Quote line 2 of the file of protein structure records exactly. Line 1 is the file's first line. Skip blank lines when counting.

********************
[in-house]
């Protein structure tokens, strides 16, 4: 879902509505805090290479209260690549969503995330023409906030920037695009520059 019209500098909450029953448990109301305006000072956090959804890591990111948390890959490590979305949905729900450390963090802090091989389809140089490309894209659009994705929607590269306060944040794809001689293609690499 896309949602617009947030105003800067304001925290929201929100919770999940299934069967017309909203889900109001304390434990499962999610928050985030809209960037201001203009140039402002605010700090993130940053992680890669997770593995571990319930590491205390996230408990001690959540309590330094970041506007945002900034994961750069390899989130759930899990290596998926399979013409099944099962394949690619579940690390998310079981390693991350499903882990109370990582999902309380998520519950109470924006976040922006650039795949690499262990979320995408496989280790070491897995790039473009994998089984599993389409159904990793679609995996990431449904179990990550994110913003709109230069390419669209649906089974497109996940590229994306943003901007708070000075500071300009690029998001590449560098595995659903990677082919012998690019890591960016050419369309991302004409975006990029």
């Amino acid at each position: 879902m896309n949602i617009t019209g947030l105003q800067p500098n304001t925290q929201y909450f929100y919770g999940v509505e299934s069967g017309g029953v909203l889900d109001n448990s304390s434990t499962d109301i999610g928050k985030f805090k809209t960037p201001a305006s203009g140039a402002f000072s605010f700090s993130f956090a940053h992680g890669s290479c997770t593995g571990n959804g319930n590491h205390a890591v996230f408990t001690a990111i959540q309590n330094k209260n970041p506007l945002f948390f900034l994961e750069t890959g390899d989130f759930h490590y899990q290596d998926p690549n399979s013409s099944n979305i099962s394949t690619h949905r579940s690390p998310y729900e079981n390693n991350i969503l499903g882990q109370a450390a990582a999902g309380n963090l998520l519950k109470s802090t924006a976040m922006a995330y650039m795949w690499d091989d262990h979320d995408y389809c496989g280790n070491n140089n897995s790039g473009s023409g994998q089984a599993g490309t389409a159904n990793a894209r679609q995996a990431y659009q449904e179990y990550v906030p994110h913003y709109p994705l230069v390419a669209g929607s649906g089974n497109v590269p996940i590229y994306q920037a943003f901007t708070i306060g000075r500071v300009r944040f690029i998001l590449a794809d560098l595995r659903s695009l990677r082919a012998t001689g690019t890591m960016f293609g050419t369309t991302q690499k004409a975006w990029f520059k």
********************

């Protein structure tokens, strides 16, 4: 879902509505805090290479209260690549969503995330023409906030920037695009520059 019209500098909450029953448990109301305006000072956090959804890591990111948390890959490590979305949905729900450390963090802090091989389809140089490309894209659009994705929607590269306060944040794809001689293609690499 896309949602617009947030105003800067304001925290929201929100919770999940299934069967017309909203889900109001304390434990499962999610928050985030809209960037201001203009140039402002605010700090993130940053992680890669997770593995571990319930590491205390996230408990001690959540309590330094970041506007945002900034994961750069390899989130759930899990290596998926399979013409099944099962394949690619579940690390998310079981390693991350499903882990109370990582999902309380998520519950109470924006976040922006650039795949690499262990979320995408496989280790070491897995790039473009994998089984599993389409159904990793679609995996990431449904179990990550994110913003709109230069390419669209649906089974497109996940590229994306943003901007708070000075500071300009690029998001590449560098595995659903990677082919012998690019890591960016050419369309991302004409975006990029």